57 terms

Psyc 101 Final Exam Review

Structured Interview
a kind of interview in which candidates are asked specific questions that methodically seek to get truly useful information for the interview.
Unstructured interview
a interview without any set format but in which the interviewer may have my key questions formulated in advance. Allow questions based on the interviewee's respons and proceeds like a friendly, non-threatening concersation. Lacks reliability and precision. also called non-directive interview.
Interviewer illusion
Given how quickly they form impressions. interviewers understandably feel confident in their ability to predict long-term job performance from an unstructured, get-acquainted interview.
In-person orientation
has more social factors and gets a list of new acquaintances from their good sense of social culture of their new work place
a drug that is widely used to treat bipolar disorder
Bipolar Disorder
A mood disorder characterized extreme mood swings that include one or more episodes of mania (an overexcited, unrealistically, optimistic state)
A severe psychological disorder that is characterized by highly disorder illness characterized by impairments in the perception or expression of reality which results in significant social or occupational dysfunction.
Symptoms of Schizophrenia
1. Delusions 2. Attention Difficulties 3. Hallucination 4. Disturbed Speech 5. Emotional Disturbances 6. Disordered Thinking
Major Depression
(MDD) A mood disorder indicated by a major depressive episode indicated by a major depressive episode and pressed characteristic, such as lethargy and hopeless, lasting at least 2 weeks.
Systematic Desensitization
A method of behavior therapy based on classical conditioning that treats anxiety by getting the person to associate deep relaxation with increasingly intense anxiety producing situations.
Token Economy
A form of operant conditioning that is used in the behavior modification that involves rewarding desirable behaviors with tokens which can be exchanged for items or privileges and punishing undesirable by taking away tokens.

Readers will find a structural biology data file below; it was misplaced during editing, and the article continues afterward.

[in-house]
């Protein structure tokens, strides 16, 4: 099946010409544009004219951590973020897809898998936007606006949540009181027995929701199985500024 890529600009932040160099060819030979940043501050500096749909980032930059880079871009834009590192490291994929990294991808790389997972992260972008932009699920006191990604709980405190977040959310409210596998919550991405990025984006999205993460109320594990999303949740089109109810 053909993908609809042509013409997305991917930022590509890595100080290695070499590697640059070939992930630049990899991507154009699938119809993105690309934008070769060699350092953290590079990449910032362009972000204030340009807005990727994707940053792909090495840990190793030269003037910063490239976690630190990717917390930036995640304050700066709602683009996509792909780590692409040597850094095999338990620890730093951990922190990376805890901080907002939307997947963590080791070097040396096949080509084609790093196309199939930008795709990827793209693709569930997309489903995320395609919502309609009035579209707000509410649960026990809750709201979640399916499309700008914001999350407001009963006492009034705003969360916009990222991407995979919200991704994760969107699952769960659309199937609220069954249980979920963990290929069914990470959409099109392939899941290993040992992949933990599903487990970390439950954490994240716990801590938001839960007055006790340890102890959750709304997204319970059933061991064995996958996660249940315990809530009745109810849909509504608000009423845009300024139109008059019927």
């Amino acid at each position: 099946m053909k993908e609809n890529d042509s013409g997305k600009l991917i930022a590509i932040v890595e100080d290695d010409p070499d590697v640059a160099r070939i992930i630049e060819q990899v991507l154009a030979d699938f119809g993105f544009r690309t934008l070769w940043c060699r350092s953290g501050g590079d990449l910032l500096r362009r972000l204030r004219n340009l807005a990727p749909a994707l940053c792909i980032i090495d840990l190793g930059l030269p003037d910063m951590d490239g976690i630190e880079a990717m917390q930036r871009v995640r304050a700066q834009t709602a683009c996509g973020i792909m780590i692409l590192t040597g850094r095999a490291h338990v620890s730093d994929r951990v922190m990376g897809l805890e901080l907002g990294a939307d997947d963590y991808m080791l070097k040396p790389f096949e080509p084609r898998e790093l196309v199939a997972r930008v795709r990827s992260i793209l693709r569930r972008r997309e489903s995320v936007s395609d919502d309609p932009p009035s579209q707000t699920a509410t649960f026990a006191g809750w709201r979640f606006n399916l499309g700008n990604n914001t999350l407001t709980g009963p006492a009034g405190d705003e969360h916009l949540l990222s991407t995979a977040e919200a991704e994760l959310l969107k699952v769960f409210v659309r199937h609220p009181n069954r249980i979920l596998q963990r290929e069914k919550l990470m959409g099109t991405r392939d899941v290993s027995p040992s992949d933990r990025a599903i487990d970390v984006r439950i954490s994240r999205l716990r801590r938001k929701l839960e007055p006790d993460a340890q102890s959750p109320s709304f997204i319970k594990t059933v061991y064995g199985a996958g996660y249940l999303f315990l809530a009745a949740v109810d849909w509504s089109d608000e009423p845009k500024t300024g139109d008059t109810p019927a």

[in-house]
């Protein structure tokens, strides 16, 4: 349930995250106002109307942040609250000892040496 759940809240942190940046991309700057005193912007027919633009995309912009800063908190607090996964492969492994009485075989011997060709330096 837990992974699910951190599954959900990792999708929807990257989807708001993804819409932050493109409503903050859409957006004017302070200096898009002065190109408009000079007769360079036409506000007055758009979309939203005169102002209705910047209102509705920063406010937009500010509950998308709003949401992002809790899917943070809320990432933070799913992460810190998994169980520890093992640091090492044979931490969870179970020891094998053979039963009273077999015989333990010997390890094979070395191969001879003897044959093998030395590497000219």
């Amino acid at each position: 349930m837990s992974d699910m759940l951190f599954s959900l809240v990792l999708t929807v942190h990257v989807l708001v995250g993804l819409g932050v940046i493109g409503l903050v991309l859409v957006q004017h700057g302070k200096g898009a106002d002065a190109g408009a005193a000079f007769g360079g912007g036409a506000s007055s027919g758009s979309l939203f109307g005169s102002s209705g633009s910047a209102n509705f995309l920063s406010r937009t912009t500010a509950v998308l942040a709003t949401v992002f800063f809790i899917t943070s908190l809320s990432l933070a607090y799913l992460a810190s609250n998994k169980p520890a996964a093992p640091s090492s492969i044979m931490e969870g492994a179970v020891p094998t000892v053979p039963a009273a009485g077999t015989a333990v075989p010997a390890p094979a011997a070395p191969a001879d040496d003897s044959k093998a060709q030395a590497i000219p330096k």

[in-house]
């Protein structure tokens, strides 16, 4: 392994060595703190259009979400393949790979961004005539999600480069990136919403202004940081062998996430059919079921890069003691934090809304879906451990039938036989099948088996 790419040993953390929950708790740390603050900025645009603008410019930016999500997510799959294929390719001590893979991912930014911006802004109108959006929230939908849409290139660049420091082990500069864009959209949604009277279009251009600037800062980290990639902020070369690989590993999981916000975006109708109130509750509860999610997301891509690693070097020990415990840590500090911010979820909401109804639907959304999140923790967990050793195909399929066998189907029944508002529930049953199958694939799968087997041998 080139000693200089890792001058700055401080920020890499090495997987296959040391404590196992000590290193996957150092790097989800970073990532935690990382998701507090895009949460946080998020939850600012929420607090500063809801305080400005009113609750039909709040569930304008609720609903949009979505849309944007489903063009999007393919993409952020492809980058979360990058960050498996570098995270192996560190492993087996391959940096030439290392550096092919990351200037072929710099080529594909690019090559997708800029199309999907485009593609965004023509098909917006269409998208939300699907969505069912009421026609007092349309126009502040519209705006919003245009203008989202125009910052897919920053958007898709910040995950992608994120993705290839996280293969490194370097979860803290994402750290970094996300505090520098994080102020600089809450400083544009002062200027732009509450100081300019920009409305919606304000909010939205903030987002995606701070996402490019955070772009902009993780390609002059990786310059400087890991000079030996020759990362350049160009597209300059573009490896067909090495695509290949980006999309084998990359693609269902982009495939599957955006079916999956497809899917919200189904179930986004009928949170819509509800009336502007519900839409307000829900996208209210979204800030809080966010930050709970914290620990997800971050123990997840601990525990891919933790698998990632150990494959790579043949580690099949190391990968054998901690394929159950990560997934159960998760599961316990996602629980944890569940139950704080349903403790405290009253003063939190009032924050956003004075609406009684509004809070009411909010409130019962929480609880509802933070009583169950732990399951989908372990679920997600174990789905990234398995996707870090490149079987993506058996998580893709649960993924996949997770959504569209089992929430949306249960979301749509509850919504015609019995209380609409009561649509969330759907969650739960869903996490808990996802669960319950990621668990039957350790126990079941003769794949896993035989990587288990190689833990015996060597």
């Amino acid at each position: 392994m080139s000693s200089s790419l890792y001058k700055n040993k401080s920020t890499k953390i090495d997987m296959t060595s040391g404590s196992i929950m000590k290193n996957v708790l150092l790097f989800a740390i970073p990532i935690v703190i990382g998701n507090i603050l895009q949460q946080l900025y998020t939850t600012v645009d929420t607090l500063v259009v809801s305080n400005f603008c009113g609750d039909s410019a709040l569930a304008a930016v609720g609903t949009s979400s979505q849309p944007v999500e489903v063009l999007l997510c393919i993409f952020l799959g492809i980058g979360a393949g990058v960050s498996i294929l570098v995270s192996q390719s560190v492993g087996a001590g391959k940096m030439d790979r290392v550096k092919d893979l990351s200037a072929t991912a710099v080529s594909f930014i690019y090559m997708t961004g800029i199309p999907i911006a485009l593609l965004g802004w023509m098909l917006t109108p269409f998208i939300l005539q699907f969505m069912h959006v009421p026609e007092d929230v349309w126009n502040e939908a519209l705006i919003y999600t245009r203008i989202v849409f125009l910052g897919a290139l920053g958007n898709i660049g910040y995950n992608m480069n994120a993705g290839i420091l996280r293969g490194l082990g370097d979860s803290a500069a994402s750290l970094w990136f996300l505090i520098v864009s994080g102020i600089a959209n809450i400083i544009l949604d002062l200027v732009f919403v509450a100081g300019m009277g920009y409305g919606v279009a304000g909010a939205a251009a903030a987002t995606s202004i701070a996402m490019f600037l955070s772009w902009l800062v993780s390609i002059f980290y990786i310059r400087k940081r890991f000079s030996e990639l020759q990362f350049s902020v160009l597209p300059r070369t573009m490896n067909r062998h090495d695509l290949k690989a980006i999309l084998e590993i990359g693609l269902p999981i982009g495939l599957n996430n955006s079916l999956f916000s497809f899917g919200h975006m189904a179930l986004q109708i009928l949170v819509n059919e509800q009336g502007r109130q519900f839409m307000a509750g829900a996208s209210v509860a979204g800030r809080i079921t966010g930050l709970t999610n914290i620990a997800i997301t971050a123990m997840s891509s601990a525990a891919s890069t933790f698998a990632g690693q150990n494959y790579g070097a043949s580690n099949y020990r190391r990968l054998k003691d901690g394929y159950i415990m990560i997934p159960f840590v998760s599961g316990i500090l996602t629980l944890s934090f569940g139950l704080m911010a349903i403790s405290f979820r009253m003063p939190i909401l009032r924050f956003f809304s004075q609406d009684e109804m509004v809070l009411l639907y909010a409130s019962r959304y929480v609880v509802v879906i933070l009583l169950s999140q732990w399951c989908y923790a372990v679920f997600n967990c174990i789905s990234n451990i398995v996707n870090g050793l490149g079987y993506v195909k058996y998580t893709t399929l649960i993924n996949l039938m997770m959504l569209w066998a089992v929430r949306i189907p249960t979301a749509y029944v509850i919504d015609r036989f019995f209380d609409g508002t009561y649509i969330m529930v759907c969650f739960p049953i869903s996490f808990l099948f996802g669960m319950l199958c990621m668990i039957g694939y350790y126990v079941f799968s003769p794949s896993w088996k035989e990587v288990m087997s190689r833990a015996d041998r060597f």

Behavior Modification
Targets observable and measurable behaviors for change. It is based upon the principle that all behavior follows a set of consistent rules, and that methods can be developed for defining, observing, and measuring behaviors, and for designing effective interventions.
Exposure Therapy
A form of behavior therapy in which a survivor confronts feelings or phobias or anxieties about a traumatic event and relives it in the therapy situation desensitization technique, systematic desensitization- a technique used in behavior therapy to treat phobias and other behavior problems involving anxiety; client is exposed to the threatening situation under relaxed conditions until the anxiety reactions is extinguished
Aversion Therapy
A type of behavior therapy designed to modify undesirable or antisocial habits or addictions by creating a strong association with a disagreeable or painful stimulus.
Japanese Principles of Quality Control
Developed ideas about management that focused on quality. Industry must embrace innovation and plan for the future, not remain narrowly focused on economic result, make a long term commitment to new learning. Emphasized innovation and a managerial style that riskm makes decisions based on quality, and fosters strong relationships and suppliers, employers and customers.